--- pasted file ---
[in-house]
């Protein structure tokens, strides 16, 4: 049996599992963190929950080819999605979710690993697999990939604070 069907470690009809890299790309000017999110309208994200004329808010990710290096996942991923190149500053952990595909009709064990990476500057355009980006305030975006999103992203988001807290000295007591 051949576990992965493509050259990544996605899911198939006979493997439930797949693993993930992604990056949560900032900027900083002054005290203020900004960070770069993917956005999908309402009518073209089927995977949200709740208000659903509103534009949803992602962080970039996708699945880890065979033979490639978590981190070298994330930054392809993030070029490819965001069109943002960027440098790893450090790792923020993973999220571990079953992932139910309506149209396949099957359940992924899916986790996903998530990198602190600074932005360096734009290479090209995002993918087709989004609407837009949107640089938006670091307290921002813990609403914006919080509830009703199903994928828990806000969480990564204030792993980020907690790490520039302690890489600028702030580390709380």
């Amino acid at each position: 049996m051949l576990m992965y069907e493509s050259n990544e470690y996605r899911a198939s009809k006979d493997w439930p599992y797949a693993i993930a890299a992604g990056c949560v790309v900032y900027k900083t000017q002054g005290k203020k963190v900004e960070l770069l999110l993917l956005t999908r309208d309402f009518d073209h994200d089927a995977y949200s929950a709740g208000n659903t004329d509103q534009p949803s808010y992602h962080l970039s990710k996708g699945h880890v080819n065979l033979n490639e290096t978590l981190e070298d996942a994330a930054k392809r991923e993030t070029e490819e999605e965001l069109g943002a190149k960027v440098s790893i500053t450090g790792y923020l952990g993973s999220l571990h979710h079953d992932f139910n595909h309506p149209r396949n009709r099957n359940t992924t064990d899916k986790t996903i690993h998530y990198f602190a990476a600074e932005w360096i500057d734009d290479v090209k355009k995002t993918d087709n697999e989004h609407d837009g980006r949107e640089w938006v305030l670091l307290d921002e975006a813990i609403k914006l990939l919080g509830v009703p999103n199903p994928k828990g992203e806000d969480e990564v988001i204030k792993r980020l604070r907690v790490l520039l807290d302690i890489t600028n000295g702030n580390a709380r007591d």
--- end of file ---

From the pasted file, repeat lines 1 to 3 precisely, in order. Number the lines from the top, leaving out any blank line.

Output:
[in-house]
């Protein structure tokens, strides 16, 4: 049996599992963190929950080819999605979710690993697999990939604070 069907470690009809890299790309000017999110309208994200004329808010990710290096996942991923190149500053952990595909009709064990990476500057355009980006305030975006999103992203988001807290000295007591 051949576990992965493509050259990544996605899911198939006979493997439930797949693993993930992604990056949560900032900027900083002054005290203020900004960070770069993917956005999908309402009518073209089927995977949200709740208000659903509103534009949803992602962080970039996708699945880890065979033979490639978590981190070298994330930054392809993030070029490819965001069109943002960027440098790893450090790792923020993973999220571990079953992932139910309506149209396949099957359940992924899916986790996903998530990198602190600074932005360096734009290479090209995002993918087709989004609407837009949107640089938006670091307290921002813990609403914006919080509830009703199903994928828990806000969480990564204030792993980020907690790490520039302690890489600028702030580390709380």
């Amino acid at each position: 049996m051949l576990m992965y069907e493509s050259n990544e470690y996605r899911a198939s009809k006979d493997w439930p599992y797949a693993i993930a890299a992604g990056c949560v790309v900032y900027k900083t000017q002054g005290k203020k963190v900004e960070l770069l999110l993917l956005t999908r309208d309402f009518d073209h994200d089927a995977y949200s929950a709740g208000n659903t004329d509103q534009p949803s808010y992602h962080l970039s990710k996708g699945h880890v080819n065979l033979n490639e290096t978590l981190e070298d996942a994330a930054k392809r991923e993030t070029e490819e999605e965001l069109g943002a190149k960027v440098s790893i500053t450090g790792y923020l952990g993973s999220l571990h979710h079953d992932f139910n595909h309506p149209r396949n009709r099957n359940t992924t064990d899916k986790t996903i690993h998530y990198f602190a990476a600074e932005w360096i500057d734009d290479v090209k355009k995002t993918d087709n697999e989004h609407d837009g980006r949107e640089w938006v305030l670091l307290d921002e975006a813990i609403k914006l990939l919080g509830v009703p999103n199903p994928k828990g992203e806000d969480e990564v988001i204030k792993r980020l604070r907690v790490l520039l807290d302690i890489t600028n000295g702030n580390a709380r007591d």